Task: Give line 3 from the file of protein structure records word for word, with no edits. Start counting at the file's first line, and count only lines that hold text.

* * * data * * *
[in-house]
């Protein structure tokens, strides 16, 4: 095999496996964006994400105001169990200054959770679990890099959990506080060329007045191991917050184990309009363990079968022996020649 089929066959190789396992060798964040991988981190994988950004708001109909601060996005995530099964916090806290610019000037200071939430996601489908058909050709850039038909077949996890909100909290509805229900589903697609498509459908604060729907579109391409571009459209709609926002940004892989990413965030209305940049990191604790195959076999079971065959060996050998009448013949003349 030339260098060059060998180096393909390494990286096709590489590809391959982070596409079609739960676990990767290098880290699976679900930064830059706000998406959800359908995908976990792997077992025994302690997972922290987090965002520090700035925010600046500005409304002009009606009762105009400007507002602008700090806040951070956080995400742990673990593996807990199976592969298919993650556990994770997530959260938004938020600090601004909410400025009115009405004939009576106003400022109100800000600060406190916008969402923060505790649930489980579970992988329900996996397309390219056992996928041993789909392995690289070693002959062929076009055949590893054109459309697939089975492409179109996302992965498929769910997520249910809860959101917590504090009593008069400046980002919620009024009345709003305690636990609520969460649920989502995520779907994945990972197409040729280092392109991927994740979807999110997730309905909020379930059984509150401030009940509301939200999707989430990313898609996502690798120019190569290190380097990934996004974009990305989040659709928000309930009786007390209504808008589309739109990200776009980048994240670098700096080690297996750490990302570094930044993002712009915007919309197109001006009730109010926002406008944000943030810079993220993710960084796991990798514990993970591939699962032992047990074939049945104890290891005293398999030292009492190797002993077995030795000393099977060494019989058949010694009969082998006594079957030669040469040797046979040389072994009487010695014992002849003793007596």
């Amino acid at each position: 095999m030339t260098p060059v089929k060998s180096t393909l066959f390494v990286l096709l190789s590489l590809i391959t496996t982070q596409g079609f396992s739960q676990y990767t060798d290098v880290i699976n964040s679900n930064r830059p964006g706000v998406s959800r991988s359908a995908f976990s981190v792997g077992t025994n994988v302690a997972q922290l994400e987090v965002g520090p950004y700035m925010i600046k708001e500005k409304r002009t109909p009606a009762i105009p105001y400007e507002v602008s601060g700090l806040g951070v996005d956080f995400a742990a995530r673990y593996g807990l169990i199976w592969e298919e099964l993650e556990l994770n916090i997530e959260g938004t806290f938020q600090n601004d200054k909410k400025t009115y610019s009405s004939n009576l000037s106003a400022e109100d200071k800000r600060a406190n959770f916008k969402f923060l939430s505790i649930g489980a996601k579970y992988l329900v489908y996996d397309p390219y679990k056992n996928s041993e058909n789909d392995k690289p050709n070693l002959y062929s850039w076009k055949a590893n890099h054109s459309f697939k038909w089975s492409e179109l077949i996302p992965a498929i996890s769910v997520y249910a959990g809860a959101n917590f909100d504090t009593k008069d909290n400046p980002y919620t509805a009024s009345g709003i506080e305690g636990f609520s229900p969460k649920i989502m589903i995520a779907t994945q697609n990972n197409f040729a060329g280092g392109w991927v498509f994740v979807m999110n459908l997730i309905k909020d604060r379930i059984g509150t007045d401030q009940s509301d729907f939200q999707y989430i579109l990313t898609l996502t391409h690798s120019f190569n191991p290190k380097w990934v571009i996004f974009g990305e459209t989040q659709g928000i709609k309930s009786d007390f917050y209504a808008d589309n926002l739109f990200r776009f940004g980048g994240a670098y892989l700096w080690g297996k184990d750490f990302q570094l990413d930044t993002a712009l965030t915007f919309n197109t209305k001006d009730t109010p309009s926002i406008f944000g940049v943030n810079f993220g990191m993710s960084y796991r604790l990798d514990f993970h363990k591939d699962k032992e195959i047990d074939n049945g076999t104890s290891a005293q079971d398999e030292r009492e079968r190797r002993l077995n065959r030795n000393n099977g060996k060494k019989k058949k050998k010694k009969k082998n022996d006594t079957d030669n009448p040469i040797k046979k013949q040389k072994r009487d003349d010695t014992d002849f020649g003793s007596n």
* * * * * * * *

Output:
């Amino acid at each position: 095999m030339t260098p060059v089929k060998s180096t393909l066959f390494v990286l096709l190789s590489l590809i391959t496996t982070q596409g079609f396992s739960q676990y990767t060798d290098v880290i699976n964040s679900n930064r830059p964006g706000v998406s959800r991988s359908a995908f976990s981190v792997g077992t025994n994988v302690a997972q922290l994400e987090v965002g520090p950004y700035m925010i600046k708001e500005k409304r002009t109909p009606a009762i105009p105001y400007e507002v602008s601060g700090l806040g951070v996005d956080f995400a742990a995530r673990y593996g807990l169990i199976w592969e298919e099964l993650e556990l994770n916090i997530e959260g938004t806290f938020q600090n601004d200054k909410k400025t009115y610019s009405s004939n009576l000037s106003a400022e109100d200071k800000r600060a406190n959770f916008k969402f923060l939430s505790i649930g489980a996601k579970y992988l329900v489908y996996d397309p390219y679990k056992n996928s041993e058909n789909d392995k690289p050709n070693l002959y062929s850039w076009k055949a590893n890099h054109s459309f697939k038909w089975s492409e179109l077949i996302p992965a498929i996890s769910v997520y249910a959990g809860a959101n917590f909100d504090t009593k008069d909290n400046p980002y919620t509805a009024s009345g709003i506080e305690g636990f609520s229900p969460k649920i989502m589903i995520a779907t994945q697609n990972n197409f040729a060329g280092g392109w991927v498509f994740v979807m999110n459908l997730i309905k909020d604060r379930i059984g509150t007045d401030q009940s509301d729907f939200q999707y989430i579109l990313t898609l996502t391409h690798s120019f190569n191991p290190k380097w990934v571009i996004f974009g990305e459209t989040q659709g928000i709609k309930s009786d007390f917050y209504a808008d589309n926002l739109f990200r776009f940004g980048g994240a670098y892989l700096w080690g297996k184990d750490f990302q570094l990413d930044t993002a712009l965030t915007f919309n197109t209305k001006d009730t109010p309009s926002i406008f944000g940049v943030n810079f993220g990191m993710s960084y796991r604790l990798d514990f993970h363990k591939d699962k032992e195959i047990d074939n049945g076999t104890s290891a005293q079971d398999e030292r009492e079968r190797r002993l077995n065959r030795n000393n099977g060996k060494k019989k058949k050998k010694k009969k082998n022996d006594t079957d030669n009448p040469i040797k046979k013949q040389k072994r009487d003349d010695t014992d002849f020649g003793s007596n």